ASEAN KEY DESTINATIONS
Laos, Canada vow to deepen relations, cooperation
Laos and Canada on Monday pledged to take their four decades long relationship and cooperation to new heights for the benefit of both countries, the Lao Foreign Ministry said.
Canada's Foreign Minister John Baird is paying an official visit to Laos the first by such a high-ranking official from the country since the two sides established diplomatic ties in 1974.
Baird's two-day visit, which ends on Tuesday, was in response to an invitation from his Lao counterpart Thongloun Sisoulith.
During talks at the foreign ministry, the ministers said they highly valued their long-standing relations and cooperation over the past four decades.
Both sides agreed to bolster their cooperation more effectively.
The ministers agreed that Laos and Canada are ‘good friends' and have extended mutual assistance and support in the international arena.
Both sides exchanged views on Asean, especially relating to the Asean Economic Community, Asean-Canada relations and cooperation, and the extension of mutual support and cooperation in the regional and international arenas.
Asean and Canada are pursuing their 2012-2015 work plan on cooperation in trade and investment.
Thongloun, who is also Deputy Prime Minister, spoke highly of Baird's visit, saying it represented an important milestone for the enhancement of Laos-Canada relations and cooperation.
The Canadian side pledged to extend further support and assistance to Laos along with increasing cooperation in trade and investment in fields where Laos has high potential.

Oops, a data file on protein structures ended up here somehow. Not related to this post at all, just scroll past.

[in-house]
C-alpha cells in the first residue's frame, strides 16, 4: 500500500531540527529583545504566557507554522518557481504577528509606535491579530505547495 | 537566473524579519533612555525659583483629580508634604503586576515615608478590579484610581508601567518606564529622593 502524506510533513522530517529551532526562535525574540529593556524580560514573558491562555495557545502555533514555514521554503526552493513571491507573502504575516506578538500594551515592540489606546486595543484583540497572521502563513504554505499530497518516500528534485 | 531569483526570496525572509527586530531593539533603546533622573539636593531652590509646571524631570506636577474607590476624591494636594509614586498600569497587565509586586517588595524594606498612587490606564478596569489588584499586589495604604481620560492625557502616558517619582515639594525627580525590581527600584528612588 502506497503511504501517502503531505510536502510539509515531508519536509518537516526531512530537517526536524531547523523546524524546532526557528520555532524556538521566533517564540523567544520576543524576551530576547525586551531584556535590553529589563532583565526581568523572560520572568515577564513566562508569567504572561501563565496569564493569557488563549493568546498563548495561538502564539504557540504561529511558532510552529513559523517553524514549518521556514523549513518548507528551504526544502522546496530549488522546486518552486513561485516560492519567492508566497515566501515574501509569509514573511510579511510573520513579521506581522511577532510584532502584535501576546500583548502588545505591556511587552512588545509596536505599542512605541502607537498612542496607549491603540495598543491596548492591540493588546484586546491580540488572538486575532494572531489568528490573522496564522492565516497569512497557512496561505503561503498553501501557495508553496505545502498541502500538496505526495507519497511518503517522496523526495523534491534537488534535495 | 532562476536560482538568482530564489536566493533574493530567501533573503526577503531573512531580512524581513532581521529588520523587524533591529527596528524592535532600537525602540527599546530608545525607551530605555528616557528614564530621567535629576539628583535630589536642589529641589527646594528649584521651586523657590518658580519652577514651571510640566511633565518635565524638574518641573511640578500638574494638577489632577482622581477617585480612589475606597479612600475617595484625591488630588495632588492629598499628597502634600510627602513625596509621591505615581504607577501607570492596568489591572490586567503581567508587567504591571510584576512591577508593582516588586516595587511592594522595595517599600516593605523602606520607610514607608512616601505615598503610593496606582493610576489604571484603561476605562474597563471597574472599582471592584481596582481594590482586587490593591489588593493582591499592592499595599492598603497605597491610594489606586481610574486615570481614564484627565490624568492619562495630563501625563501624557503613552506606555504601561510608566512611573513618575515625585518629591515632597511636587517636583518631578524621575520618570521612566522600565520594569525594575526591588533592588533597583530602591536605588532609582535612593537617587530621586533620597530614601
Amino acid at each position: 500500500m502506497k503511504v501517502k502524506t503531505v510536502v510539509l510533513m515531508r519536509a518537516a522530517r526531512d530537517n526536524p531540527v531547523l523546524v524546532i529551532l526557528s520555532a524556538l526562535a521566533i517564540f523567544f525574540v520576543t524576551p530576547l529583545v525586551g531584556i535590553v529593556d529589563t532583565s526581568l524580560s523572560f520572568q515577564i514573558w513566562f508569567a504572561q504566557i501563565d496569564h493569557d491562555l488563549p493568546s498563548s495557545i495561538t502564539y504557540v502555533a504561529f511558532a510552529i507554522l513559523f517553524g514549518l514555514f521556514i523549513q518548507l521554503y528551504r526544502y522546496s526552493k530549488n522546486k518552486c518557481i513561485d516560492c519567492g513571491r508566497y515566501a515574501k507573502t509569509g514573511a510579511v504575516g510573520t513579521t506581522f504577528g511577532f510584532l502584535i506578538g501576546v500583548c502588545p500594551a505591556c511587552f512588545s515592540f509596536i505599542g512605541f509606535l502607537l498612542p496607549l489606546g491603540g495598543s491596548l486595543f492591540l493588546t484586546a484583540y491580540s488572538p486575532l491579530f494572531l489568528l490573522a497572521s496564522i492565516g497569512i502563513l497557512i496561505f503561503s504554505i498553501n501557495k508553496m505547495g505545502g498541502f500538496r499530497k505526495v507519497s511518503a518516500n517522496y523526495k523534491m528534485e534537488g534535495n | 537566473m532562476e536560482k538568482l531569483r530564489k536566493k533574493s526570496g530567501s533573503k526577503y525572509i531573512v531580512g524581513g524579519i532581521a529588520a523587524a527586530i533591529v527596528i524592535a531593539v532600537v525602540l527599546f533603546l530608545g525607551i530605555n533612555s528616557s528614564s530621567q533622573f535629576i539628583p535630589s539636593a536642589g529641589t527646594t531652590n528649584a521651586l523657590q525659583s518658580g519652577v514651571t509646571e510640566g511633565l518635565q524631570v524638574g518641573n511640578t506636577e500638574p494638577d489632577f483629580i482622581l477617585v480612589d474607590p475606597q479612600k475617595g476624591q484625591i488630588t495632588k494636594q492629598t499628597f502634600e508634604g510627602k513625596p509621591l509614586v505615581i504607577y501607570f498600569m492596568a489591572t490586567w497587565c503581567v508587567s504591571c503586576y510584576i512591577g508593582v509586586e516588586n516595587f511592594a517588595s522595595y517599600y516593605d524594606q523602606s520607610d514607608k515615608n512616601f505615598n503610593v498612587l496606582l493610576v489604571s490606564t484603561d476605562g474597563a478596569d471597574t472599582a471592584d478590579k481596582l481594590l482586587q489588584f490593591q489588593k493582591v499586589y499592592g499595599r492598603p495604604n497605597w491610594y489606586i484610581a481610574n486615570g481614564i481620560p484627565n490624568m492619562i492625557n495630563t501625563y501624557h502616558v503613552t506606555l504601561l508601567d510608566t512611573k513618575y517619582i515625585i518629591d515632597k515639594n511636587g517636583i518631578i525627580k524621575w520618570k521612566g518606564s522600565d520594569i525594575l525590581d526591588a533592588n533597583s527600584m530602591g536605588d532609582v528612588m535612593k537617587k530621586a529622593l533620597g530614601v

Several Canadian firms are already active in Laos, working on urban development, and environmental, road construction and healthcare projects, the Canadian government said on its website.
Canadian exports to Laos amounted to US$7.1 million in 2011 - an increase of 153 per cent over the previous year while imports from Laos were valued at US$6.7 million that year.
Laos benefits from duty-free and quota-free access to Canada under the Least-Developed Country preferential tariff regime, according to the website.
Thongloun expressed heartfelt gratitude to Canada for the assistance and support it has extended to Laos, especially in the field of human resource development and the clearance of unexploded ordnance.
The government of Canada provided up to US$1 million in support of UXO clearance operations and risk education activities in 2011 and 2012, the website stated.
Canada and Laos are partners in L'Organisation Internationale de la Francophonie, which is dedicated to the goals of promoting peace, cooperation, and sustainable development.
Through the Canadian Francophonie Scholarship Programme, the Canadian International Development Agency provides scholarships to support Lao citizens to pursue undergraduate or graduate degrees taught in French at Canadian universities and colleges.
The links between the two peoples also contribute to the Canada-Laos relationship, the Canadian government website stated.
In the 2006 census, some 20,000 people living in Canada identified themselves as being of Lao origin, it reported.
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